/ 20 April 2024

An exquisite musical twilight with Abdullah Ibrahim

Dori 61 2 (1)
Maestro: Abdullah Ibrahim’s performance included familiar classics of the jazz giants and songs from his recent album, 3. Photo: Dori Sumter

When I ambled out of the Sunbet Arena last Sunday, I could just make out a setting sun behind the clouds that dotted the early evening sky. The warm day was gently giving way to a colder night, but the twilight was comforting somehow. It was as if the sky and the light echoed the event that I’d just had the privilege of attending, the second of two concerts that Abdullah Ibrahim gave in South Africa as part of his Water from an Ancient Well world tour. 

Come October, Ibrahim will turn 90. His career as a performing musician stretches back more than 70 years, from when he was a teenager in Cape Town playing with popular local acts such as the Willie Max Big Band and the Tuxedo Slickers. Since then, Ibrahim’s name has become inscribed in the annals of South African jazz, and his music has resonated around the world.

Last week he returned to City Hall in Cape Town — the site of his first stage appearance in the 1950s playing before a segregated audience — and then to the far less august Sunbet Arena in Pretoria. 

His wish to return to what is home for him was writ large across the experience he offered us.

The stage is lit in a calm purple. There’s scattered clapping from the audience and then full applause as the maestro and his three-piece band appear. Then it begins, so very perfectly, with a silky-smooth rendition of Duke Ellington’s In a Sentimental Mood

It’s a fitting place to start, because Ellington was instrumental in shaping Ibrahim’s path as a musician after first hearing him play as Dollar Brand at the Africana Club in Zurich in 1963, where Ibrahim lived and worked after leaving South Africa the year before. Ibrahim acknowledges Ellington as a mentor and keystone of musical inspiration. “If you’re a contemporary musician anywhere, somehow you’ve been touched by Ellington,” he said in a recent interview.

The way Ibrahim and his band approaches the song this afternoon sets the tone for the rest of the concert. Grounded in his most recent album, 3, they meander between familiar classics — both those of other jazz giants and Ibrahim’s own much-loved compositions — and spacious pockets of dazzling improvisation. This is not your standard farewell-tour formula, where the audience is served the greatest hits on a platter. 

Instead, Ibrahim challenges us. He grooves on a familiar riff that tickles our sense of recognition — the opening chords of District Six, brooding and busy, are the first ones that strike me — but just as we think we know what we’re in for, he goes off the beaten path. It’s as if he’s asking us to come along as he makes a musical path. At times, he seems almost wayward, but the notes he conjures up, like the sonic magician that he is, always find their way back to where they started — to their home.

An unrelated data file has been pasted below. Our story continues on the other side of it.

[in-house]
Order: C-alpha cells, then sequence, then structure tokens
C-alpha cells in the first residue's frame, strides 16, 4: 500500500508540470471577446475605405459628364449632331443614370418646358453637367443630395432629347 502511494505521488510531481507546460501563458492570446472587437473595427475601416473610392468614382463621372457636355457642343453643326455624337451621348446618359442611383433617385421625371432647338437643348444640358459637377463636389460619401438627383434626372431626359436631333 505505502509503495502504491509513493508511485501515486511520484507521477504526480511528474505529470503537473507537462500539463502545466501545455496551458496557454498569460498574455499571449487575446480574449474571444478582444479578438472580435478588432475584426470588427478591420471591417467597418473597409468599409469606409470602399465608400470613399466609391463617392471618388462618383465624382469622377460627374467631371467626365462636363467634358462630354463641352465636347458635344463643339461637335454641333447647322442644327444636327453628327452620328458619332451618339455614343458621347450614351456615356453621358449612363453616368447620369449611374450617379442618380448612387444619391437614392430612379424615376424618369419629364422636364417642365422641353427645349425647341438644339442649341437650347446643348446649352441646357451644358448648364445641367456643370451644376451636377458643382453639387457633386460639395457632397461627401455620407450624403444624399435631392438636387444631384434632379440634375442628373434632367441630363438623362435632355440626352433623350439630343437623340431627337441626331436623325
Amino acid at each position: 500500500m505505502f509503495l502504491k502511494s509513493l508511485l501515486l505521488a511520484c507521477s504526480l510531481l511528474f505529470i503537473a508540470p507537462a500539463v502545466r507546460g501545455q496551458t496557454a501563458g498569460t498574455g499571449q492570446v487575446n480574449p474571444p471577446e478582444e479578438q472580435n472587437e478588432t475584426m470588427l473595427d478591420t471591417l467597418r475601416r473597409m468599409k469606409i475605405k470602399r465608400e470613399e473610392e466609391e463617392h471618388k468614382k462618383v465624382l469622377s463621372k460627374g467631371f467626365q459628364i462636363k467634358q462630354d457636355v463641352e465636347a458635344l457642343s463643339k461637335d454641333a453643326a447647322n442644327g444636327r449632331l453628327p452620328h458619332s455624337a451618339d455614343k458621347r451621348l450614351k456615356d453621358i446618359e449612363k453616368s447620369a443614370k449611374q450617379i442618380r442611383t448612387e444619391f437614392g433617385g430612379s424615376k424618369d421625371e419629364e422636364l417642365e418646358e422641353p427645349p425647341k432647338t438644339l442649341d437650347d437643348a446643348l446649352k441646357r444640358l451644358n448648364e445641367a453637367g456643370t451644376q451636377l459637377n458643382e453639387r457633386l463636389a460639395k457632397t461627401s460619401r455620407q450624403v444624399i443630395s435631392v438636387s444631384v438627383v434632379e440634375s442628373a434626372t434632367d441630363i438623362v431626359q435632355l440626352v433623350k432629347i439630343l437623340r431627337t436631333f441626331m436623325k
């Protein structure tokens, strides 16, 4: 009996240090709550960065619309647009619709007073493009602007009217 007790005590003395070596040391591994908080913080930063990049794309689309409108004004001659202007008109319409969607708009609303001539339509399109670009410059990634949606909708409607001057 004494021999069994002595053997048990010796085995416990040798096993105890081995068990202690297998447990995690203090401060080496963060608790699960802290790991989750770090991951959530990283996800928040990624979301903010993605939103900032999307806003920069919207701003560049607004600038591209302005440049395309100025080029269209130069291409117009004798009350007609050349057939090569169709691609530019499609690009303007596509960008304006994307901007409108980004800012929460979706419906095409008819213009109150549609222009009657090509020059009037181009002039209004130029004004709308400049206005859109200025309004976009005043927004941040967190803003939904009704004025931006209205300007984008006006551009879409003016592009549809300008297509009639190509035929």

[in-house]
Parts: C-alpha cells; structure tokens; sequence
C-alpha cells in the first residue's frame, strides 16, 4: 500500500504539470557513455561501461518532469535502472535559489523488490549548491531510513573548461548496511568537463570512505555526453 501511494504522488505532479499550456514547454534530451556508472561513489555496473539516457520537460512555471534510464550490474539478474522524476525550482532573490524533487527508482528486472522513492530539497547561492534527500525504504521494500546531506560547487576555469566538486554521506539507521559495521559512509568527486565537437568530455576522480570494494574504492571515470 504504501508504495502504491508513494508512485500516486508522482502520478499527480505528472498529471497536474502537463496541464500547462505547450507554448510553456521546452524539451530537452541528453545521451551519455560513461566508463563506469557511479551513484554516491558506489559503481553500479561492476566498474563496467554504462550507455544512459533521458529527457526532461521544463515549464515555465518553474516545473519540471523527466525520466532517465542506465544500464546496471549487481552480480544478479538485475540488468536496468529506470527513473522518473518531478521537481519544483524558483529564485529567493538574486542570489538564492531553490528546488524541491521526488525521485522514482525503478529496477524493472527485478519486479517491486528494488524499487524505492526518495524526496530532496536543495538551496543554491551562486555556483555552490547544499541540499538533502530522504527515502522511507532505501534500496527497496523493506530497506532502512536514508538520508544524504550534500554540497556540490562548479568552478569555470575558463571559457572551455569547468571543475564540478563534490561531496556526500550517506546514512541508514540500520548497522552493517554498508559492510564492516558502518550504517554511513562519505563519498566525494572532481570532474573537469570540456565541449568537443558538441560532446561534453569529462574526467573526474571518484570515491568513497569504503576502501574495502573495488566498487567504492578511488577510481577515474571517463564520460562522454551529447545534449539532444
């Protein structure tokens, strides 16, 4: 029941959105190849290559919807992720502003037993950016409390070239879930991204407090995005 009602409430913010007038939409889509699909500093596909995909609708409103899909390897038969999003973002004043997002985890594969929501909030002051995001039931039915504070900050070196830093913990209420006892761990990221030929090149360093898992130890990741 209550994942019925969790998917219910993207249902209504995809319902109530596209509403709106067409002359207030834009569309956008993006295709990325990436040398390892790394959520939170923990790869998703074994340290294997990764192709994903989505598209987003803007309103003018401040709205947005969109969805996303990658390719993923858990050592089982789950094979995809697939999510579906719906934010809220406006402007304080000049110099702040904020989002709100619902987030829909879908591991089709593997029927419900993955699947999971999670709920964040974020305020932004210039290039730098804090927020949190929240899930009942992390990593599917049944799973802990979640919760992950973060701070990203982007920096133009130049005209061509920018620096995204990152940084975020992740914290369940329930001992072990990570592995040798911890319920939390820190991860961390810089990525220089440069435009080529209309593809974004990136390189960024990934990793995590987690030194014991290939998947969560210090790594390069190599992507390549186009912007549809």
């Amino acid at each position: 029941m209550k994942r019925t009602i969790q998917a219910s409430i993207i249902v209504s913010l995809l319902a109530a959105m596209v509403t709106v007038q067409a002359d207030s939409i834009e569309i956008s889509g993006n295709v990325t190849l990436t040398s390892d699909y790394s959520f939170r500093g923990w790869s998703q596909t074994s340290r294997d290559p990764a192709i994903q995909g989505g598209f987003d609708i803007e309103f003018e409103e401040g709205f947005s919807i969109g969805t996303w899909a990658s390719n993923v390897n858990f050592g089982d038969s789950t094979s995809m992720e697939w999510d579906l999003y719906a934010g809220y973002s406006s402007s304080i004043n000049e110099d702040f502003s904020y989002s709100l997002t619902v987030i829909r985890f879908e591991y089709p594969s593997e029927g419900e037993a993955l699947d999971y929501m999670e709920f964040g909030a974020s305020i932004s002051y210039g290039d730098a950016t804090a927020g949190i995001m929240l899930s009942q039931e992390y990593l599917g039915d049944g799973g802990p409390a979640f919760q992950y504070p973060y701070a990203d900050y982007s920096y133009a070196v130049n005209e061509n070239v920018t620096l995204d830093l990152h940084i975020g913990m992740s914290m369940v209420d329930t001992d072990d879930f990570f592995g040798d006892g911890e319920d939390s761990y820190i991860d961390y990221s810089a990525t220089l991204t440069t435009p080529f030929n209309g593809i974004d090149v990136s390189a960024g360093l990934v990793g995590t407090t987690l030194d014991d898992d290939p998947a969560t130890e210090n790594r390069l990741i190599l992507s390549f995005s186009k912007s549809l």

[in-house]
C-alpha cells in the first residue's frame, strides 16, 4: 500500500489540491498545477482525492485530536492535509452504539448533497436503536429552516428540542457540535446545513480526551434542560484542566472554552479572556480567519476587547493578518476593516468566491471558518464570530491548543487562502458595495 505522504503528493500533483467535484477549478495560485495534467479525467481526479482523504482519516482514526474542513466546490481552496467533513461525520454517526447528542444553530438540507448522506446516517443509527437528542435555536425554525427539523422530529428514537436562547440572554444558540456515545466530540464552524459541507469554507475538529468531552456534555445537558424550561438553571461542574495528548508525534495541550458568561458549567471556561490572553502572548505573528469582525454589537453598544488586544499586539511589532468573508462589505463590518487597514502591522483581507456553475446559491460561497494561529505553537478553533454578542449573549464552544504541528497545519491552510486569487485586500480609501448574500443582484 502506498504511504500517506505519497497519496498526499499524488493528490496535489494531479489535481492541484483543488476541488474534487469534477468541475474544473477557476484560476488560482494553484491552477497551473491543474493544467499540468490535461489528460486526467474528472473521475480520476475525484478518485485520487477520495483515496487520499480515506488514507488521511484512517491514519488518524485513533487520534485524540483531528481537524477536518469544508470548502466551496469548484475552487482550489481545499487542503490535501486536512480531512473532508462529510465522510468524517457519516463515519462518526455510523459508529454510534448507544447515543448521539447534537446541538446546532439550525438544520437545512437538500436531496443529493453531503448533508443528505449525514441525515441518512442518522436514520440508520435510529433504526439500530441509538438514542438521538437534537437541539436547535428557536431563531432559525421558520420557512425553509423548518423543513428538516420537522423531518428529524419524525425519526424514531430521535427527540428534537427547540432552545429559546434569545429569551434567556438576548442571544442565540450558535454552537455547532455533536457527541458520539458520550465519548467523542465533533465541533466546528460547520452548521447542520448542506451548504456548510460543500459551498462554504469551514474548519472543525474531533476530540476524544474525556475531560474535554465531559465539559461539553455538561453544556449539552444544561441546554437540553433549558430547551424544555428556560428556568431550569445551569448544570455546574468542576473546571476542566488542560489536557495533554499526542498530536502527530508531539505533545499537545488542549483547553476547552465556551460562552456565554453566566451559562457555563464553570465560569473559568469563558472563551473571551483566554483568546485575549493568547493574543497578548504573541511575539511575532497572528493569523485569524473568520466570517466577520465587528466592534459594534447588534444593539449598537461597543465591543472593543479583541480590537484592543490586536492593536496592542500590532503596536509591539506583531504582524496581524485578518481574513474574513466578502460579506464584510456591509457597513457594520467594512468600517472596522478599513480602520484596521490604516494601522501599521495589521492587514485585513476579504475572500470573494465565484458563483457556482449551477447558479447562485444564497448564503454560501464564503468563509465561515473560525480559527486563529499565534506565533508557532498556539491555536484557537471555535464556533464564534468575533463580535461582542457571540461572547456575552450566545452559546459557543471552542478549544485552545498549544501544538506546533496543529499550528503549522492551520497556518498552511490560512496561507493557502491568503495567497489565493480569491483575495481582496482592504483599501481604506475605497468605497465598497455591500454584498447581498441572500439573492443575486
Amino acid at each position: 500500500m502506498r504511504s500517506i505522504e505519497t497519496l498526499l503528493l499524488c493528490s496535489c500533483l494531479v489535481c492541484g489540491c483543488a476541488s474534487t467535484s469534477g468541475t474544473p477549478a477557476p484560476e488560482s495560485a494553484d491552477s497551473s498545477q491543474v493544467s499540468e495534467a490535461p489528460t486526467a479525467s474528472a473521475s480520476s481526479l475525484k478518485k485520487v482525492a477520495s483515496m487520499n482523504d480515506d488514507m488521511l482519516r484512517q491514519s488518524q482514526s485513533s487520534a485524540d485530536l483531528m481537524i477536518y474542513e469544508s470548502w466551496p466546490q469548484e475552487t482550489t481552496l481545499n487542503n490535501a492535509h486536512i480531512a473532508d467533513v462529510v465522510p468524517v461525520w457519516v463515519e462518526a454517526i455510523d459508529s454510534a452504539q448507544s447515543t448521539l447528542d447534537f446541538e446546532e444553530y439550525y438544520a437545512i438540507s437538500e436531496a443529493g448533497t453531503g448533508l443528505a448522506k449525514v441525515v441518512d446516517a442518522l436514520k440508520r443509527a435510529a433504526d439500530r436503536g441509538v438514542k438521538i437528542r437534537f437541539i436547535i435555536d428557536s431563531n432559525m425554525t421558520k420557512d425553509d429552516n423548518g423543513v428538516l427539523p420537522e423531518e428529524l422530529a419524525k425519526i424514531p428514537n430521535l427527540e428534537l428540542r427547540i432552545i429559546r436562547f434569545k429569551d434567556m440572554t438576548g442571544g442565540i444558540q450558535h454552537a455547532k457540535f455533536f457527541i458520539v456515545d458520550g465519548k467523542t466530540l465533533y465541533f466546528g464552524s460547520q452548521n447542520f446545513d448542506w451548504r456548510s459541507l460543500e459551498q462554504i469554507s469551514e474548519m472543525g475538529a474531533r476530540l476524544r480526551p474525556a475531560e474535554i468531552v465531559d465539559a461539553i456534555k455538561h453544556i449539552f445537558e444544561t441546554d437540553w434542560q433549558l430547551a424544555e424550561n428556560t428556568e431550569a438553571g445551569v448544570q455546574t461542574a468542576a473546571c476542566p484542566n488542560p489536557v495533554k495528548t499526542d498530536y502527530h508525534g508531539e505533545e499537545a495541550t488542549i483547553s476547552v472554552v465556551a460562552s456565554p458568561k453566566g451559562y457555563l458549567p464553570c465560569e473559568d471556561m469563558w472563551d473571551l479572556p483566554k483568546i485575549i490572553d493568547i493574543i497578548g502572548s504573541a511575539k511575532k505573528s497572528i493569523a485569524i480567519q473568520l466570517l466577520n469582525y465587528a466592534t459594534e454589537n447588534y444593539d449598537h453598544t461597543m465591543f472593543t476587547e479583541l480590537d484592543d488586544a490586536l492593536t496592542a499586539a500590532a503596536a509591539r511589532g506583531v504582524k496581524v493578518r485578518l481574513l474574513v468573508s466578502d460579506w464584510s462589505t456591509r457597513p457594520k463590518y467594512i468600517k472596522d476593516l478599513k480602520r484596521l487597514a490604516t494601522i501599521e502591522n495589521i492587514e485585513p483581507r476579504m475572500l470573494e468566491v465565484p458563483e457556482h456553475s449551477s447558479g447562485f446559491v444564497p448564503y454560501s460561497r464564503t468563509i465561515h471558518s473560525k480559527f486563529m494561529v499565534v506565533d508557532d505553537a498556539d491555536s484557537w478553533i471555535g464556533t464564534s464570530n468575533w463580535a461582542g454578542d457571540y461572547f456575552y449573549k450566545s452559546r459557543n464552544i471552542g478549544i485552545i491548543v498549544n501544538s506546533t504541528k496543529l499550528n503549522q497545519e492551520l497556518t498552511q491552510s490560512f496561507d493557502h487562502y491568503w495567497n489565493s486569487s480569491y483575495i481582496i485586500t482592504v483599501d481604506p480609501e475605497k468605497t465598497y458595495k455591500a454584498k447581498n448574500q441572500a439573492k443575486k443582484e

The band is tight. They swing and they swirl in perfect lockstep. They stand back and give each other room to solo like the virtuosos they are — on sax and flute, on double bass and cello, and on the drums. Ibrahim sits back and lets the band take centre stage, at times not playing at all, at times dotting their soundscape with occasional chords and flourishes. 

And then the band returns the favour. At regular intervals, they quietly leave the stage, and we are alone with Ibrahim. Slightly hunched over his grand piano, he plays his heart out for us. 

It doesn’t matter that he’s turned slightly away from us, or that he doesn’t address us at all during the show. In these sections, he’s so very present, sharing generously what he has created during his career and what he is capable of inventing on the spot. 

At times, his playing is sparse and delicate, at other times it is almost frenzied. At one point, as he’s striking minor chords with his left hand while his right hand runs playfully up and down whirling scales. You can feel the unmistakable swaggering groove that is a hallmark of his songs lurking underneath, the drummers’ absence notwithstanding. And across it all, the eclectic thickness of the musical fabric that Ibrahim weave embraces us. This is how a master plies his trade. 

Coming home has weighed on Ibrahim’s mind lately. 

“I was thrown into sharp relief during the Covid pandemic,” he told the Mail & Guardian in March, “when I wondered if, or when, I would see home again.” 

No doubt that question becomes more pressing when standing on the threshold of one’s ninth decade on Earth. 

Ibrahim adds depth to his longing for home at the end of the show. Standing shoulder to shoulder with his band next to his piano, Ibrahim rested his head slightly in his right hand as he chanted the words of Trance-Mission from the album, 3

“There’s no one to welcome me home 

“I see the harbour lights

“Africa far, far away. 

“I hope I’ll see my home again someday.” 

The lyric fuses many languages and evokes the layered history embodied in the man himself and the land he’s returned to.

What we witnessed in Pretoria on Sunday was a homecoming. But it was also a musical twilight and a farewell of sorts. 

Not unlike the twilight that I walked into as I left the venue, it was comforting rather than sad. And in contrast to the mournful words he ended with, I’m glad we were there to welcome him and to see him off.